This morning, the third Sunday in October, a surprisingly warm and bright sunny day here in Chicago for this time of year — and if it stayed just like this 365 days of the year, no one would hear me complain — I awoke to discover that both of Chicago’s mass circulation newspapers had endorsed Illinois Senator and Democratic Party candidate Barack Obama for the presidency of the United States.
According to the Chicago Tribune‘s "media" writer, Phil Rosenthal ("Endorsement ends drought for Democrats," Oct. 19), the answer is: Never. His paper’s endorsement of Obama is one for the ages.
With Barack Obama , the Chicago Tribune’s editorial board has indeed backed a Democrat for president in the November general election. That’s something you don’t see every day. Or ever. At a time when there’s good reason to wonder whether newspaper endorsements have any impact at all, here is one that — for those with a sense of the past, at least — has the power to knock the wind out of you, even coming, as it does, more than half a century since the famously conservative Col. McCormick left the Tower, so to speak. Never before has the 161-year-old paper of Abe Lincoln endorsed a Democratic nominee for the White House, although it did throw its support behind Horace "Go West" Greeley, who ran as an independent but was eventually backed by the Dems in a failed bid to unseat Ulysses S. Grant in 1872. One hundred thirty-six years is a long time. Heck, the Cubs have won the World Series twice since then. Twice. The only time in the interim that the Tribune has bypassed the GOP nominee was in 1912, when it gave its seal of approval to Teddy Roosevelt, the former Republican president then heading the Bull-Moose ticket, over incumbent Republican chief executive William Howard Taft in advance of Democrat Woodrow Wilson winning the White House. Even at that, we’re talking 96 years — a span in which the Cubs have played in six World Series — a looong time.
As we can dismiss the Trib‘s ancient endorsements of Horace Greeley and Bull-Moose Roosevelt, today’s endorsement of Barack Obama boils down to the true first-time-ever for Chicago’s local Newspaper of Record.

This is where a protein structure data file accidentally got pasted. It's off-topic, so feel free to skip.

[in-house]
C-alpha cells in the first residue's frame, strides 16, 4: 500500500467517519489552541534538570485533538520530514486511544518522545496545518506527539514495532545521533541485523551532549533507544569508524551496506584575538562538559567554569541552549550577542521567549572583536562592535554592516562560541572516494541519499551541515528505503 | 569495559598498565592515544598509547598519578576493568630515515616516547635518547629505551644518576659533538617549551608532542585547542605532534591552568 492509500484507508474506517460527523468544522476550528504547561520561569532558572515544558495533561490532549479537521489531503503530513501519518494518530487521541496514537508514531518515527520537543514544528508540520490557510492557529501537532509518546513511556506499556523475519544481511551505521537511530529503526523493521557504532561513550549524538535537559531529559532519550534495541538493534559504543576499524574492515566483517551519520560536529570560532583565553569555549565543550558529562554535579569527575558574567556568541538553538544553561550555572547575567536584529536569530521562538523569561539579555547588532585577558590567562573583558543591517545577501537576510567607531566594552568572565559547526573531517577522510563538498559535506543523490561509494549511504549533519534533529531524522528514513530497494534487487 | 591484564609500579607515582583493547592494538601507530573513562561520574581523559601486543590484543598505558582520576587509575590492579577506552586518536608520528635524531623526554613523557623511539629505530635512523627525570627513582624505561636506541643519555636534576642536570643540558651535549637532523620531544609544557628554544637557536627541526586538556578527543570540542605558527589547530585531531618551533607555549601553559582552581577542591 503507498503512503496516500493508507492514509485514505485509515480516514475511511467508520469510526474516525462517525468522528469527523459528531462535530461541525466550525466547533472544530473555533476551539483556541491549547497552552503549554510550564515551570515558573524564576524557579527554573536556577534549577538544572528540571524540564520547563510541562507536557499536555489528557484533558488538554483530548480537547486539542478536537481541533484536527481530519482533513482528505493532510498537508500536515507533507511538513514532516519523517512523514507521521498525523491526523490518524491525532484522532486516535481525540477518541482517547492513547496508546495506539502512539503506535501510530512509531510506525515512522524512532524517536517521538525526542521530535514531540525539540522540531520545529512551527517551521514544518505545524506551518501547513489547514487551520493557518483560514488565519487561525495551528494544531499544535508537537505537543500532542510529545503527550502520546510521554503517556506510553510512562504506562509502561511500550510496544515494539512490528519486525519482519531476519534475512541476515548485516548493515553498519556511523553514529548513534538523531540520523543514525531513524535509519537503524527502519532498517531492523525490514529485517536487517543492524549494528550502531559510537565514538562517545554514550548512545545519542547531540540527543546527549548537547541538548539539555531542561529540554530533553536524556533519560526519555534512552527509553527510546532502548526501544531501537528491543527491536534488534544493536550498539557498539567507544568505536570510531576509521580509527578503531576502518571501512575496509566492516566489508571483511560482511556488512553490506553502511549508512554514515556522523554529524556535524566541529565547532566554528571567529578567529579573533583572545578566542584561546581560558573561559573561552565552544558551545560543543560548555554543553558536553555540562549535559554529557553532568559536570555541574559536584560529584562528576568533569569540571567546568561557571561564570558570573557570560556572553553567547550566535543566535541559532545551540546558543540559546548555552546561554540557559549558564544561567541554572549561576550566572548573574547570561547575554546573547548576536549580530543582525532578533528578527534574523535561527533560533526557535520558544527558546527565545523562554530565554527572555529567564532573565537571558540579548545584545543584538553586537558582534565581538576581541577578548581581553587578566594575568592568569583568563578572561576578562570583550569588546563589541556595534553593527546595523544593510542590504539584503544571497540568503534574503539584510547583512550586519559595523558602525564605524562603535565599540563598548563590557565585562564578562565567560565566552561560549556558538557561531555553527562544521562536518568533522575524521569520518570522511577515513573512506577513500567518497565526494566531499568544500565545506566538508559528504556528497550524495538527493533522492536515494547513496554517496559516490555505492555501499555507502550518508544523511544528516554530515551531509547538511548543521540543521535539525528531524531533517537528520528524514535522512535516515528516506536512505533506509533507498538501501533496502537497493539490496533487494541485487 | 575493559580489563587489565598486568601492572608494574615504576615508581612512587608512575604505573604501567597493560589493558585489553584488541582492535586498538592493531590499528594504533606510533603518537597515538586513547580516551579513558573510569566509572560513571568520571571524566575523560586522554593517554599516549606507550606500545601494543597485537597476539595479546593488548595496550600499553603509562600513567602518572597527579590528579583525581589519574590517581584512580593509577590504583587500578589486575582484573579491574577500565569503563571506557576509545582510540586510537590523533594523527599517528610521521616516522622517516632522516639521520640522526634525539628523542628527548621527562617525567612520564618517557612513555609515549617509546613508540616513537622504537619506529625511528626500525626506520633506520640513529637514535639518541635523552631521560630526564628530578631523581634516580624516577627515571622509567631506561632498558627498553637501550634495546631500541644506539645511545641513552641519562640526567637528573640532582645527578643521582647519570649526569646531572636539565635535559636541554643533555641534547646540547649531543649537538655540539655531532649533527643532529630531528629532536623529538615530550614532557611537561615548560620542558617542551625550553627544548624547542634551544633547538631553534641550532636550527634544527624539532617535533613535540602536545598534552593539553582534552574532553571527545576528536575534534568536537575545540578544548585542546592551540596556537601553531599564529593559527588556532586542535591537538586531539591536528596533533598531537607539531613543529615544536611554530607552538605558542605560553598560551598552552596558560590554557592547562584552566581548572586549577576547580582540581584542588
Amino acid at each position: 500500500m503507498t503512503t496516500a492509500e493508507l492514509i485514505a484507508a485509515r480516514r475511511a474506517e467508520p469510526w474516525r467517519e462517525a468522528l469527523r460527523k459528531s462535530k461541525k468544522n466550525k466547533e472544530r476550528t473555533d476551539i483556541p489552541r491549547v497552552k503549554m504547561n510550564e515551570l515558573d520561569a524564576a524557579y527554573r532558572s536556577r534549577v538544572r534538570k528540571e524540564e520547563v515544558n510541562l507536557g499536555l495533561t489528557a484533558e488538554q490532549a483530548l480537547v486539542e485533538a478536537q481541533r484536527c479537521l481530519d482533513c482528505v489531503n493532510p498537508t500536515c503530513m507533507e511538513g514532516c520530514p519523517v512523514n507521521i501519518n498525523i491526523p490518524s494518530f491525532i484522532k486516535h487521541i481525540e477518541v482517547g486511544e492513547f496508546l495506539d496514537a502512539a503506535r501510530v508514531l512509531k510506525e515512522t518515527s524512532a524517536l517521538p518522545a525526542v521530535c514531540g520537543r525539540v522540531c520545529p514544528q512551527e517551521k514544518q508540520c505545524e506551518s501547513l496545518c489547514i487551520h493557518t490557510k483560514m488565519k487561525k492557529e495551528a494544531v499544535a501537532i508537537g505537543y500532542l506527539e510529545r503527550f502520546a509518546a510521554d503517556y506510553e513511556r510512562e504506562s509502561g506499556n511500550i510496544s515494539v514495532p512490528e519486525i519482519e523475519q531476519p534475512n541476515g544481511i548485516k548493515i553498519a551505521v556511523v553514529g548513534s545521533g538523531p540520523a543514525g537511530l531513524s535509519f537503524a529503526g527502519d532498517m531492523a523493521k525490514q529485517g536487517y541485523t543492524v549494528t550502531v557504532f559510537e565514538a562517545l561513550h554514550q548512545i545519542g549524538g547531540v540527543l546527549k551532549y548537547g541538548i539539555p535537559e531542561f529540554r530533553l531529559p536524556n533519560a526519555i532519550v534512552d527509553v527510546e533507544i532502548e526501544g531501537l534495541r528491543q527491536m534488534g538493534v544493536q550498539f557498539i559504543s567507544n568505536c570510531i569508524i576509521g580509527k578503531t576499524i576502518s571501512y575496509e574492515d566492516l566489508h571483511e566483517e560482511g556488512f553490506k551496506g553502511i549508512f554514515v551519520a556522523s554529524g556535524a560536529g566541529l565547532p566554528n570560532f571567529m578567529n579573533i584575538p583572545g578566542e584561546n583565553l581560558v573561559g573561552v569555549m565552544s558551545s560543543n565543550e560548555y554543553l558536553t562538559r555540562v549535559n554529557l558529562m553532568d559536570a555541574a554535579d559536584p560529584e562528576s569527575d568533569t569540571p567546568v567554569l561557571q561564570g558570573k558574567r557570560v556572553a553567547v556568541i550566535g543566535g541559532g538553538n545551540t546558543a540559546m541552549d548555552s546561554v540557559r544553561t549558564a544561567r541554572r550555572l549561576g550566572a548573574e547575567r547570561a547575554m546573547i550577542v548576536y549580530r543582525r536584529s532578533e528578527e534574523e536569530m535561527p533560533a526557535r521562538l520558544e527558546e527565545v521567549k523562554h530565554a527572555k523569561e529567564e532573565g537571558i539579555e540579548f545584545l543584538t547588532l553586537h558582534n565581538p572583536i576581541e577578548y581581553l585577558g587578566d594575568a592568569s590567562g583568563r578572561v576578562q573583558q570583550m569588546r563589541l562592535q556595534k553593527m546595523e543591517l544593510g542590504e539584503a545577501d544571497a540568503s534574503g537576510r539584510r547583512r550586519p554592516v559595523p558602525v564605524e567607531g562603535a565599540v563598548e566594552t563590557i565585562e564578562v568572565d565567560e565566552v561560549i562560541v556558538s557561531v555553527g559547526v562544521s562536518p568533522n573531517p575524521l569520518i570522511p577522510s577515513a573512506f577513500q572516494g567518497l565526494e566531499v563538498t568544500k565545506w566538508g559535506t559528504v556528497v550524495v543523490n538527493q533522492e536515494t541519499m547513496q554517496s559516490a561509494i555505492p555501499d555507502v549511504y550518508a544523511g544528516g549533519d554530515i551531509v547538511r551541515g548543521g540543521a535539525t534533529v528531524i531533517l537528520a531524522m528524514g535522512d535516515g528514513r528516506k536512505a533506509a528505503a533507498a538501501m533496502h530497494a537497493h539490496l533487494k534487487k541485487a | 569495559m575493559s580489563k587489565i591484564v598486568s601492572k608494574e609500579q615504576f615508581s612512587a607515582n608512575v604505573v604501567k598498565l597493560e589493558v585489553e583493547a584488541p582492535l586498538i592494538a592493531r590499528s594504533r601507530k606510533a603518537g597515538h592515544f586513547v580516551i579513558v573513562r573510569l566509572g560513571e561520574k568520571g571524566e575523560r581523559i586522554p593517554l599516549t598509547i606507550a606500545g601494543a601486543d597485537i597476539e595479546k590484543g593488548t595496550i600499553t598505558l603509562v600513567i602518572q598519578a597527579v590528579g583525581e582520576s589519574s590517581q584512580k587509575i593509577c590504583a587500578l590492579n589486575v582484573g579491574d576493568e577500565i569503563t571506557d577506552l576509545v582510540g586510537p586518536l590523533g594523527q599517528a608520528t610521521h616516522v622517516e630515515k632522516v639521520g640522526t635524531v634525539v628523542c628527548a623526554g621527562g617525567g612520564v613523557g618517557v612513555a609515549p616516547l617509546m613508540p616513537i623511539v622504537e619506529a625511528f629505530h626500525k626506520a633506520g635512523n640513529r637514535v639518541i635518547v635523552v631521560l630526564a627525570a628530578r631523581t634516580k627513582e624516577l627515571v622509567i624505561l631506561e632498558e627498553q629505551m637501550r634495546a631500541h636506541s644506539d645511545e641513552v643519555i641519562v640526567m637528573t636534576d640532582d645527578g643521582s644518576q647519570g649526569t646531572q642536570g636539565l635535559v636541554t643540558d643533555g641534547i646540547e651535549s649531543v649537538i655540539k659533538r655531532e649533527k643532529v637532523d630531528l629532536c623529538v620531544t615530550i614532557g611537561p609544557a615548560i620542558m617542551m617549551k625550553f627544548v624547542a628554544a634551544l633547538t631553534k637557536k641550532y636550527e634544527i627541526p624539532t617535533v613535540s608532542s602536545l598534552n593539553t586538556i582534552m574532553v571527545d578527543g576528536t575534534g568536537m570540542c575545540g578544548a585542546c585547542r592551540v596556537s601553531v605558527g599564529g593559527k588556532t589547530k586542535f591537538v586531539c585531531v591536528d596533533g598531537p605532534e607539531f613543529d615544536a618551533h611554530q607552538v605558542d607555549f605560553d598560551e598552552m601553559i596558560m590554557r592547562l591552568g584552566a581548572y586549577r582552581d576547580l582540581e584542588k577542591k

Still. Before anybody in the Obama camp gets unduly excited, I think it wise to remember that the reason red-white-and-blue Americans such as the editorial board at the Chicago Tribune reach momentous decisions such as this has nothing to do with principle, at least not principle understood in the dictionary’s sense of this word — and notwithstanding all of the other editorial boards around this country that already have and will continue to leap aboard the Obama bandwagon with their own eschatological renderings of the "American dilemma," and how this particular "post-racial" candidate is carrying out an historic mission to resolve it.
Just the opposite, in fact.
Perhaps more so than any of its rival national newspapers among the top 10 or top 20 in daily circulation (though I’m dying to see how the Wall Street Journal finesses this one, when its day comes), the Chicago Tribune‘s reason for fleeing the Republican candidate this time around has everything to do with its assessment of the current state of the U.S. imperial balance sheet — the assets and the liabilities of the U.S. imperial system ca. 2001- 2008, both at home and abroad, and the associated demand that the next regime show that it can manage this balance sheet 100-times more efficiently and profitably than the incumbent.
Among Americans, somewhere on the order of eight-in-ten believe that the regime currently occupying the White House has done severe damage not only to the national economy, but also to the international economy and to the long-term capacity of the
In other words, the current regime has greatly depleted the assets of the
Clearly, then, the Chicago Tribune‘s choice must be "Obama for president."
This takes zero courage, friends. But 100 percent commitment to perceived material self-interests. —
How could the Trib choose otherwise?
"Sun-Times endorses Barack Obama for president," Editorial, Chicago Sun-Times, October 19, 2008
"Tribune endorsement: Barack Obama for president," Editorial, Chicago Tribune, October 19, 2008
"How the board came to endorse Obama," Paul Weingarten, Chicago Tribune, October 19, 2008
"Endorsement ends drought for Democrats," Phil Rosenthal, Chicago Tribune, October 19, 2008